US luxury department store Barneys New York has filed for Chapter 11 bankruptcy and put itself on sale. 

The retailer is closing stores in Chicago, Las Vegas and Seattle, along with five smaller concept stores and seven Barneys Warehouse locations.

Its CEO, Daniella Vitale, blamed higher rent costs for its troubles and said the bankruptcy filing allowed it time to reorganise its debts or sell parts of the business.

"Like many in our industry, Barneys New York's financial position has been dramatically impacted by the challenging retail environment and rent structures that are excessively high relative to market demand," said Vitale in a statement sent to just-style.

"In response to these obstacles, the Barneys New York board and management team have taken decisive action by entering into a court-supervised process, which will provide the company with the necessary tools to conduct a sale process, review our current leases and optimise our operations."

Its five flagship stores — Madison Avenue, Downtown NYC, Beverly Hills, San Francisco and Copely Place in Boston — will remain running as well as its websites.

Barneys also confirmed it has secured $75m in new capital from affiliates of Hilco Global and the Gordon Brothers Group, which, combined with operating cash flow, will help Barneys New York to meet its go-forward financial commitments. 

Ben Nortman, executive vice president of Hilco Global said: "We are pleased to partner with Barneys New York as it takes this proactive step to conduct a value-maximizing sale process. We are investing in Barneys because we believe that it is an iconic retail brand. We look forward to working with the team to achieve the best outcome for all stakeholders."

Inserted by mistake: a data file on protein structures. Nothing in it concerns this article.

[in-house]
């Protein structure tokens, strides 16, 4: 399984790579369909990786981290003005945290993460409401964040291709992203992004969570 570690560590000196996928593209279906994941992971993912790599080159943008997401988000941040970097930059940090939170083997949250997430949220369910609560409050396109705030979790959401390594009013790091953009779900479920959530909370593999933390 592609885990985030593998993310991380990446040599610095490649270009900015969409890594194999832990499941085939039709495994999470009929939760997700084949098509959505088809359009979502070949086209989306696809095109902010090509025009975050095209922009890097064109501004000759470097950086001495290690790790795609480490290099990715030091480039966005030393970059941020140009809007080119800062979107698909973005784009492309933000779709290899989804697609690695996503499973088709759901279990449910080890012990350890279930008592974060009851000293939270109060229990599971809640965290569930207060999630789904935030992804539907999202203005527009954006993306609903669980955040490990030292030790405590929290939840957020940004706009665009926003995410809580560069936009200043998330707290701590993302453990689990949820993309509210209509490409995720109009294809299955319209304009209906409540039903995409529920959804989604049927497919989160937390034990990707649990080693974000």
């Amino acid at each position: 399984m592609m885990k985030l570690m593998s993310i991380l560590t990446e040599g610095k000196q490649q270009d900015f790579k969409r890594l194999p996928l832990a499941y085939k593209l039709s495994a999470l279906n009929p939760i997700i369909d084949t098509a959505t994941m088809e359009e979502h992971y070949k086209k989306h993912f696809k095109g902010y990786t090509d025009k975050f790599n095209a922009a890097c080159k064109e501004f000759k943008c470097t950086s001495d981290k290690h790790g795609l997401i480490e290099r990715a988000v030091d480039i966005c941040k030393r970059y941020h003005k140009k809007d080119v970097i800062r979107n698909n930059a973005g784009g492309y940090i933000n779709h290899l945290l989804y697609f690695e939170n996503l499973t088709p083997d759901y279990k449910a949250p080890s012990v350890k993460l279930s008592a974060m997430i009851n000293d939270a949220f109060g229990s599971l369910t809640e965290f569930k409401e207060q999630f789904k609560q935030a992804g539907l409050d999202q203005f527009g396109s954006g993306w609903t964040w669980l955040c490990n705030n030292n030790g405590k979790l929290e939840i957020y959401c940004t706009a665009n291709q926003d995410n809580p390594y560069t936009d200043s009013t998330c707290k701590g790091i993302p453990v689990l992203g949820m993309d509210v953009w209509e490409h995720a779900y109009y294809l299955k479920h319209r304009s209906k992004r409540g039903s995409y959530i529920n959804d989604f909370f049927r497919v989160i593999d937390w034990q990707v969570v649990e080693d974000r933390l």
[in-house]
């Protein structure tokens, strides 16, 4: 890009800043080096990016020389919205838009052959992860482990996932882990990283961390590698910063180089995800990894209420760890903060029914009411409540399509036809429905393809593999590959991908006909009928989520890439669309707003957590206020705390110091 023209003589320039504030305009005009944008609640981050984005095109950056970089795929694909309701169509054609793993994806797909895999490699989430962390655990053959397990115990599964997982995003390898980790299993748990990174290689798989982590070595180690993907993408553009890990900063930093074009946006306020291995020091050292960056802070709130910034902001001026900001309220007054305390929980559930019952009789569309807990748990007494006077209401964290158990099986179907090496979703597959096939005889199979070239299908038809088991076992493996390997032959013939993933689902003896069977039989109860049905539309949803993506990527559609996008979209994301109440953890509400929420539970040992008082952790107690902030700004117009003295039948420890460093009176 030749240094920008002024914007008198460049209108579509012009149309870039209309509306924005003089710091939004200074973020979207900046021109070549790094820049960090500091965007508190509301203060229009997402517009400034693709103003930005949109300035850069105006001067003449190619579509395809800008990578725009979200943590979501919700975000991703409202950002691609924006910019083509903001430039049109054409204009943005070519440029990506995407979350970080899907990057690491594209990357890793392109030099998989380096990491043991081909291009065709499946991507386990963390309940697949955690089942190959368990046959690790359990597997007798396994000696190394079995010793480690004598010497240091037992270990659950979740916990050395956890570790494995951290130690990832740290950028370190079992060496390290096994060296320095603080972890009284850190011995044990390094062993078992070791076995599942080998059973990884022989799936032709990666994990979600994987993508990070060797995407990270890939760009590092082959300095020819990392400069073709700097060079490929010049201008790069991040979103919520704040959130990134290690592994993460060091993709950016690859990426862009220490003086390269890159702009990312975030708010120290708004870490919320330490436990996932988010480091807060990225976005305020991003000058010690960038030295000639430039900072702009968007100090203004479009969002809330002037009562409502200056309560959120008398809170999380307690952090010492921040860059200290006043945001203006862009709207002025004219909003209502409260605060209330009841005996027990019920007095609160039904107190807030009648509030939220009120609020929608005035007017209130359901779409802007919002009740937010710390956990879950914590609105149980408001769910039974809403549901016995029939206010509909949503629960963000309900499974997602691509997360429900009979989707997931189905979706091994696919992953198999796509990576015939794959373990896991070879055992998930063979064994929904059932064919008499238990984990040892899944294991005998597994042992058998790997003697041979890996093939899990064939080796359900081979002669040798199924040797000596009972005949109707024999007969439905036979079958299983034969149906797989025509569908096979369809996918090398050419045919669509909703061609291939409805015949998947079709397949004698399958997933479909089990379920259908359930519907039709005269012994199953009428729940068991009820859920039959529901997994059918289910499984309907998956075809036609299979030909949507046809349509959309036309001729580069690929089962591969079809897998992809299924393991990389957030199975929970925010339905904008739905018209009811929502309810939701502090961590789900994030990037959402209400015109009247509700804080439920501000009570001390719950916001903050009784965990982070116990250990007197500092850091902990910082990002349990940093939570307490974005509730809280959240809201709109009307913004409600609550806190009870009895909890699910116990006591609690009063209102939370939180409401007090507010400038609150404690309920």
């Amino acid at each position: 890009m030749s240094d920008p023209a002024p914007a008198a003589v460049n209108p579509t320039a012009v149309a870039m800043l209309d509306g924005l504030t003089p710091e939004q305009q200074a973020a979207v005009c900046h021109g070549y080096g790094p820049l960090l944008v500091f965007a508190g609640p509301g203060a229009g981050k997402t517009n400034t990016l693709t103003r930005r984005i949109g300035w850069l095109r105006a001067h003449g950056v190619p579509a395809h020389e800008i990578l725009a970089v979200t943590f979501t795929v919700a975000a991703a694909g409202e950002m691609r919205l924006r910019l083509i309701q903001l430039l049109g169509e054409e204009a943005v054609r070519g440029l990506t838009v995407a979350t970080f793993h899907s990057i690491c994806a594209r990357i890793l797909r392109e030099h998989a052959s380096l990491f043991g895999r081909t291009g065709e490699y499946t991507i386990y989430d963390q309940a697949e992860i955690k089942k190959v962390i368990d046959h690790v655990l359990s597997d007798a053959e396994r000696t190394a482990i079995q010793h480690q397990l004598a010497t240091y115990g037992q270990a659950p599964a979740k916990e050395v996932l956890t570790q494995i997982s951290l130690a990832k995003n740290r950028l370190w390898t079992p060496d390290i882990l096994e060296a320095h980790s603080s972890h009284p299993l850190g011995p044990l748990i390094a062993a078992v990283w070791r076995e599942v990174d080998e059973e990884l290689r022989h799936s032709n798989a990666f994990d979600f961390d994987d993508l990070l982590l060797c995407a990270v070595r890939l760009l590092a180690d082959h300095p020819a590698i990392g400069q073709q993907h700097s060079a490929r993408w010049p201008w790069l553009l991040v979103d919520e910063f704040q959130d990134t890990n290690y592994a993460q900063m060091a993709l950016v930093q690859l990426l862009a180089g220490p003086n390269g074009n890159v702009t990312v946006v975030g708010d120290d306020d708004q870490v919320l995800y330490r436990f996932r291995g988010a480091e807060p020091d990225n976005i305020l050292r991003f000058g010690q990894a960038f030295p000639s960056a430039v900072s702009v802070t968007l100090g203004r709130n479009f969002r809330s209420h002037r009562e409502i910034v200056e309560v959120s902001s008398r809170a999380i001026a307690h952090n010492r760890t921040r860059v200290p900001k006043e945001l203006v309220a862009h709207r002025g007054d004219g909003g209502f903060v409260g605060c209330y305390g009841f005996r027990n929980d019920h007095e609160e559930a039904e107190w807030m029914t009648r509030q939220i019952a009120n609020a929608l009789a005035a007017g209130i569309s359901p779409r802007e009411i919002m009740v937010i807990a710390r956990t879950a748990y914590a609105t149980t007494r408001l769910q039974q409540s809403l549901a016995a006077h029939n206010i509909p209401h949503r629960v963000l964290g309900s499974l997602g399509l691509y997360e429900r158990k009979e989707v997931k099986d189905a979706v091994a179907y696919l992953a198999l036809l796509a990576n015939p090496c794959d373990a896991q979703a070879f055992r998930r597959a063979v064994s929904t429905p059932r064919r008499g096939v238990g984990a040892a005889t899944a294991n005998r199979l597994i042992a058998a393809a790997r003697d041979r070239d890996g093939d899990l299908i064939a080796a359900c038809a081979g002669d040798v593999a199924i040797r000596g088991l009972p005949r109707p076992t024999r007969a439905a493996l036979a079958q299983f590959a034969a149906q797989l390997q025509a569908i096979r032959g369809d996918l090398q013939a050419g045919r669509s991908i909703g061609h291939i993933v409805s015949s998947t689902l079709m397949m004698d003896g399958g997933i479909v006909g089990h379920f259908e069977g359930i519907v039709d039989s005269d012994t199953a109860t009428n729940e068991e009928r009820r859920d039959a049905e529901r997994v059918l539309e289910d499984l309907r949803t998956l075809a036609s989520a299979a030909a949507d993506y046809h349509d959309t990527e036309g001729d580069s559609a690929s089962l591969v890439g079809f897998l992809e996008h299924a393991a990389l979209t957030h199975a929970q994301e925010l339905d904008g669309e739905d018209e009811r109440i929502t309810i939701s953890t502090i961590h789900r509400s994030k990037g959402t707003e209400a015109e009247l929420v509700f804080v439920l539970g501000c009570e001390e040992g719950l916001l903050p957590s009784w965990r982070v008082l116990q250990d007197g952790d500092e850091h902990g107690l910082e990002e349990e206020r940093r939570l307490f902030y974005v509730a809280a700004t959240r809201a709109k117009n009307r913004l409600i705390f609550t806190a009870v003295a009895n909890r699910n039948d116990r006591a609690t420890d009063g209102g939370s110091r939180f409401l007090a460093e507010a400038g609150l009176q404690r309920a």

Commenting on the move, Neil Saunders, analyst at GlobalData said: "The bankruptcy of Barney's is the inevitable result of a toxic cocktail of pressures on the business. It has suffered from weak footfall as shoppers have increasingly defected to buying direct from luxury brands or from a new wave of online luxury sellers such as Net-A-Porter. In the physical world, new rivals have opened up – especially in New York where, for example, Neiman Marcus now has a store. Alongside this, Barneys has failed to develop its proposition which seems tired and has lost some of the edge that once made it special.

"The problem for Barneys is that as demand has softened its costs have risen. Rental costs are up, and these are especially punishing for a department store which needs a lot of real estate. Moreover, staffing and logistics costs have also risen, which take their toll on the bottom line.

"Bankruptcy gives Barneys some breathing space, and it allows it to shutter some of the regional stores. The closure process is important as the operation outside of the major metropolises has never worked that well as it's out of kilter with what people in regional markets want and the locations are often not dense or populous enough to support a store like Barneys.

"That said, bankruptcy is not the solution. Barneys will still have many of the same problems, especially in terms of property costs, so the trick is to focus on growing the top line. That means investing more in online and creating a higher profile web operation. It also means making stores more compelling through events, own-label products, more exclusives with brands and so forth. In short, Barneys needs to get people shopping with it again, and in today's highly competitive retail environment that's a tall order."